The average price of a gallon of on-highway diesel went down five-tenths of a cent from last week to $2.909 per gallon for the week ending Monday, June 1. This marks the first weekly decrease after six weeks of increases.
Diesel price averages went up in eight of 10 regions in the U.S., according to the Energy Information Administration. The largest average decrease was in the California region, where prices at the pump went down by 2.0 cents per gallon. Prices went up by five-tenths of a cent in the Rocky Mountain region, the largest increase in the nation.
Following are the average prices by region as reported by the EIA:
- U.S. – $2.909, down five-tenths of a cent
- East Coast – $3.001, down 1.3 cents
- New England – $3.092, down nine-tenths of a cent
- Central Atlantic – $3.143, down 1.9 cents
- Lower Atlantic – $2.874, down 1.0 cent
- Midwest – $2.804, up four-tenths of a cent
- Gulf Coast – $2.799, down four-tenths of a cent
- Rocky Mountain – $2.835, up five-tenths of a cent
- West Coast – $3.163, down 1.1 cents
- West Coast less California – $3.055, down two-tenths of a cent
- California – $3.249, down 2.0 cents
According to ProMiles, the average retail price at truck stops was $2.844 on Monday morning, unchanged from last week.
ProMiles, the software company that maintains the websites ProMiles.com and TruckMiles.com, continues to offer its own weekly fuel price information. The company’s fuel price data are presented in the same format used by the EIA in the agency’s weekly reports. The prices include a national average as well as regional averages, and comparisons to the previous week and the previous year.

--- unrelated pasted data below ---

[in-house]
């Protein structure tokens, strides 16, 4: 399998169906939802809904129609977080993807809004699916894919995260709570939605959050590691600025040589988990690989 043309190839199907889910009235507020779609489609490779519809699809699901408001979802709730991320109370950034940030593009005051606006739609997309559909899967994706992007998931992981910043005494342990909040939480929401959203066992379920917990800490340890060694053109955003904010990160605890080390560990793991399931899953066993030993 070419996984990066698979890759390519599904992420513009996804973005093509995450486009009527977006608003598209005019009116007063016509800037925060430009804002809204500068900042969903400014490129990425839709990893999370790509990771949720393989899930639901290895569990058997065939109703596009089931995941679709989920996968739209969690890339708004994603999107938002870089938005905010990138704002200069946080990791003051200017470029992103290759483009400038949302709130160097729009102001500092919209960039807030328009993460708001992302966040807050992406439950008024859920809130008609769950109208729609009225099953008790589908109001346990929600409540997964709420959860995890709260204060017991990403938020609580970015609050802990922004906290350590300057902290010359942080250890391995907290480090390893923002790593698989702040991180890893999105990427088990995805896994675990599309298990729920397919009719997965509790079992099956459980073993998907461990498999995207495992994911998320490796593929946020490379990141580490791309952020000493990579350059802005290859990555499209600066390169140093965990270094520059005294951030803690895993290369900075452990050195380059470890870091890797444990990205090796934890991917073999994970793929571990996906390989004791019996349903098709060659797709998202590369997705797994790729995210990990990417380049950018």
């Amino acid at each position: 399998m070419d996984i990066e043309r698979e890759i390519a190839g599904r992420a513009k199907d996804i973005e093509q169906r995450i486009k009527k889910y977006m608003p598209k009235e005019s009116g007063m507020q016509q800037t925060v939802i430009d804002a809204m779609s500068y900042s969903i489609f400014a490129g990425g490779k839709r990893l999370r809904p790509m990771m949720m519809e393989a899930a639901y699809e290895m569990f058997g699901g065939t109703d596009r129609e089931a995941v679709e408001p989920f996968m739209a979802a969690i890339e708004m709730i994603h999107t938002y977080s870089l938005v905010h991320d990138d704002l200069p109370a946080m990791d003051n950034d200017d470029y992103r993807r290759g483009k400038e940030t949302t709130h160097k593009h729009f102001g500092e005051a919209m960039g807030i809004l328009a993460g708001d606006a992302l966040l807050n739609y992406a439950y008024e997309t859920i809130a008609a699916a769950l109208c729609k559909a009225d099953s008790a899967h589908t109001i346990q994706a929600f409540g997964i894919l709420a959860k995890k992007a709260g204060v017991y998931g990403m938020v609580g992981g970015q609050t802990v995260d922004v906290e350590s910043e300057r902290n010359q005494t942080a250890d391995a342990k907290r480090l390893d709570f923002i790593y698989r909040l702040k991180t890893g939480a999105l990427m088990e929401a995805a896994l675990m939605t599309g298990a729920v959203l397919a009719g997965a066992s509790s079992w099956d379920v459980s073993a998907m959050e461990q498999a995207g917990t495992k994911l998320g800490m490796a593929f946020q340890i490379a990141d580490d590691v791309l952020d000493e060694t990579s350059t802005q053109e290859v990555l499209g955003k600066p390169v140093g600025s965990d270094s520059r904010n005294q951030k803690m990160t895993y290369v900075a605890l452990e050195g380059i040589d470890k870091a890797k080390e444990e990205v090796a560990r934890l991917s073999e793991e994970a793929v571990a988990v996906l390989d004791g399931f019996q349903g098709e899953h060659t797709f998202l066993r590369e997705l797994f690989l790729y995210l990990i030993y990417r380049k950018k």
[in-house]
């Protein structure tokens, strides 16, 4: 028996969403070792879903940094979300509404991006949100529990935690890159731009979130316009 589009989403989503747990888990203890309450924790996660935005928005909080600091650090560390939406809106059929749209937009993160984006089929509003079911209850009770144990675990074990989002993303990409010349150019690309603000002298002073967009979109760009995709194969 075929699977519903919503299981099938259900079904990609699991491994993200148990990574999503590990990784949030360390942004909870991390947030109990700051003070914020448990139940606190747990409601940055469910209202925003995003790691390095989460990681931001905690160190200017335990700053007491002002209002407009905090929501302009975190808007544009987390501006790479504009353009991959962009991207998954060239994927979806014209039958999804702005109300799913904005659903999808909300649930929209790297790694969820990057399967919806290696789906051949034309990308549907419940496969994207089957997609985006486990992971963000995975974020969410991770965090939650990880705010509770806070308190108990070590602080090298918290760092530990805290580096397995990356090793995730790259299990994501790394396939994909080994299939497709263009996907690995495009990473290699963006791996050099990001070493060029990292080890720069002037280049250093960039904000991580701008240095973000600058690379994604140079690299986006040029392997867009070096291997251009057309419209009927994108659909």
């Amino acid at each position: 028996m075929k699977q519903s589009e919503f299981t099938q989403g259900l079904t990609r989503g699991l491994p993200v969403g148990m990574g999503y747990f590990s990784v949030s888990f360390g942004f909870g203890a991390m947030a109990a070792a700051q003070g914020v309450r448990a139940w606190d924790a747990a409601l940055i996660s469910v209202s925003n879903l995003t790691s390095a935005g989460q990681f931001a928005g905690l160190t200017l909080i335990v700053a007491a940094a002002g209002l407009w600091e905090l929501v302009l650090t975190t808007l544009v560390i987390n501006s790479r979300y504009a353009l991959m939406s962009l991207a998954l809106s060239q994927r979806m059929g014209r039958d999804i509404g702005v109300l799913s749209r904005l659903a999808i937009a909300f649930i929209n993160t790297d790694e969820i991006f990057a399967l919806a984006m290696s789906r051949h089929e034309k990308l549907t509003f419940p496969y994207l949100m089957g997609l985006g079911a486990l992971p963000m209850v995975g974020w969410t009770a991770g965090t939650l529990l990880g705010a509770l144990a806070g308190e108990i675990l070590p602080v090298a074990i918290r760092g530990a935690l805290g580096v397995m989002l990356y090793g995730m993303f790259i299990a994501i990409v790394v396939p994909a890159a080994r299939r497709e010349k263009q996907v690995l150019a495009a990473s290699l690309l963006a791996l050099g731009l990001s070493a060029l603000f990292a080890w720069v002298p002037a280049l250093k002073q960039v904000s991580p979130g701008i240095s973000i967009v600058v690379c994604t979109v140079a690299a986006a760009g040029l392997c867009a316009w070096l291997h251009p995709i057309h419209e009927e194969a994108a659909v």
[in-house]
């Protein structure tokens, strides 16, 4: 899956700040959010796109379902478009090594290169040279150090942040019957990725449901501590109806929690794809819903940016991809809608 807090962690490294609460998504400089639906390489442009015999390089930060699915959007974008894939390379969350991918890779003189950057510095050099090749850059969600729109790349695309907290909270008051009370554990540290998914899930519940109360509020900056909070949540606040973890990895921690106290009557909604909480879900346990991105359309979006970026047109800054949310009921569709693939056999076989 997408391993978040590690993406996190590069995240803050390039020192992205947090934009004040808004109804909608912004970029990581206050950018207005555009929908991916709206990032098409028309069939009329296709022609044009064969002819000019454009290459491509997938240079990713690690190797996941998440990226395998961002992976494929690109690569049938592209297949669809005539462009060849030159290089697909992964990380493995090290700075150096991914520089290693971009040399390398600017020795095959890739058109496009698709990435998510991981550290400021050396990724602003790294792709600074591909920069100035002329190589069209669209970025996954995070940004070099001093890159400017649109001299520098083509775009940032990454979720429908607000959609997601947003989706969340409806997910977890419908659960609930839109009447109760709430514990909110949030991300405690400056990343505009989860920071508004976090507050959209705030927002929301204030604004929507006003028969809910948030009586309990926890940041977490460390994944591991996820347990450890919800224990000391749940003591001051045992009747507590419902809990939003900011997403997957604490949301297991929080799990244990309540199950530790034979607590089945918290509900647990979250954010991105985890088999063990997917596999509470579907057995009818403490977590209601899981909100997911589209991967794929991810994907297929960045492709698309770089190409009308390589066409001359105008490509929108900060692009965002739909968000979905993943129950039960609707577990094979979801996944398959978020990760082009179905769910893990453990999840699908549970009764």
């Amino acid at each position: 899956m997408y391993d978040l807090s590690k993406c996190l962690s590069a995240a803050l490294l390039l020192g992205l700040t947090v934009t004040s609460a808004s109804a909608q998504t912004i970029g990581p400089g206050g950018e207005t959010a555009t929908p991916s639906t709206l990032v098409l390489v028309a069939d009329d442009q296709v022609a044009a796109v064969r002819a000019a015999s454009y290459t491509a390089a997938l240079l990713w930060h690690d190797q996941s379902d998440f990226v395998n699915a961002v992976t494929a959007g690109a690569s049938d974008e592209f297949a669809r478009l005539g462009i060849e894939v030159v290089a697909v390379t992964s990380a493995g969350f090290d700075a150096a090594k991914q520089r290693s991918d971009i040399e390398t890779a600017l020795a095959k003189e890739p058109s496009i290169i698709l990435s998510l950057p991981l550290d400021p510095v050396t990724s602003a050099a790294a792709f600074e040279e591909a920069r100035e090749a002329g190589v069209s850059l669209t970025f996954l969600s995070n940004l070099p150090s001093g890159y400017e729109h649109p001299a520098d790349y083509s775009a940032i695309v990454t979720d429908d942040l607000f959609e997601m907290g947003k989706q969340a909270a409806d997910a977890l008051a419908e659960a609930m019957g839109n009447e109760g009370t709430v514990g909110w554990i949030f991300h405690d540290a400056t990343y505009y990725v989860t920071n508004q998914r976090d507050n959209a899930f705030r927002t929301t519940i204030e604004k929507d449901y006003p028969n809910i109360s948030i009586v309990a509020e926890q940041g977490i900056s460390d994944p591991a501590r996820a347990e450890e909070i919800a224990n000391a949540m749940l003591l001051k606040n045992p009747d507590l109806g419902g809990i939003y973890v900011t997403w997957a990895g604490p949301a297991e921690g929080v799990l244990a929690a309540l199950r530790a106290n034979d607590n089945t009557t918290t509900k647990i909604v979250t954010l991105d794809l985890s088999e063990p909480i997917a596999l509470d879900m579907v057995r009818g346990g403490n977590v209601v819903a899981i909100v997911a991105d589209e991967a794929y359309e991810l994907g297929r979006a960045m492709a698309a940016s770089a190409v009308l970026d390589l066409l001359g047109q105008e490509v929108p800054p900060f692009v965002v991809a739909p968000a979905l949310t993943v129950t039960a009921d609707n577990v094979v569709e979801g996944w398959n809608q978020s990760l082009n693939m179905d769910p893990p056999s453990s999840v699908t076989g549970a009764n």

A key difference between the EIA and ProMiles reporting is the type and number of fueling stations the company surveys in order to calculate its averages. While EIA surveys 400 truck stops and convenience stores nationwide, ProMiles uses its direct feed from thousands of truck stops to develop its averages.
TruckMiles.com listed the daily average price for Monday at $2.921, with truckers in Connecticut paying an average of $3.589 per gallon, the highest in the nation. Truckers in Missouri are paying a national low of $2.641 per gallon, according to the site. For the 26th consecutive week, no states in the Lower 48 states are listed in excess of $4 per gallon at the pump. There are 34 states with prices below $3, one fewer than last week.
In separate energy news, according to the New York Mercantile Exchange, light sweet crude (also known as West Texas Intermediate) for July delivery was trading at $59.64 on Monday at noon CDT, a $1.61 increase from last Monday and a 66-cent decrease from its last trading price. The price of Brent crude oil for July settlement was listed at $64.53, an 81-cent increase from last Monday and a $1.03 decrease from its last trading price.
According to Bloomberg, falling oil prices in recent days may be in preparation for the Organization of Petroleum Exporting Countries’ meeting on June 5 where they will determine their output for the next six months. Analysts are predicting that OPEC will continue to drive down prices in favor of their market share. AAA has indexed diesel prices at $2.882 for Monday, $1.037 cheaper than this time last year and 6.5 cents higher than a month ago.
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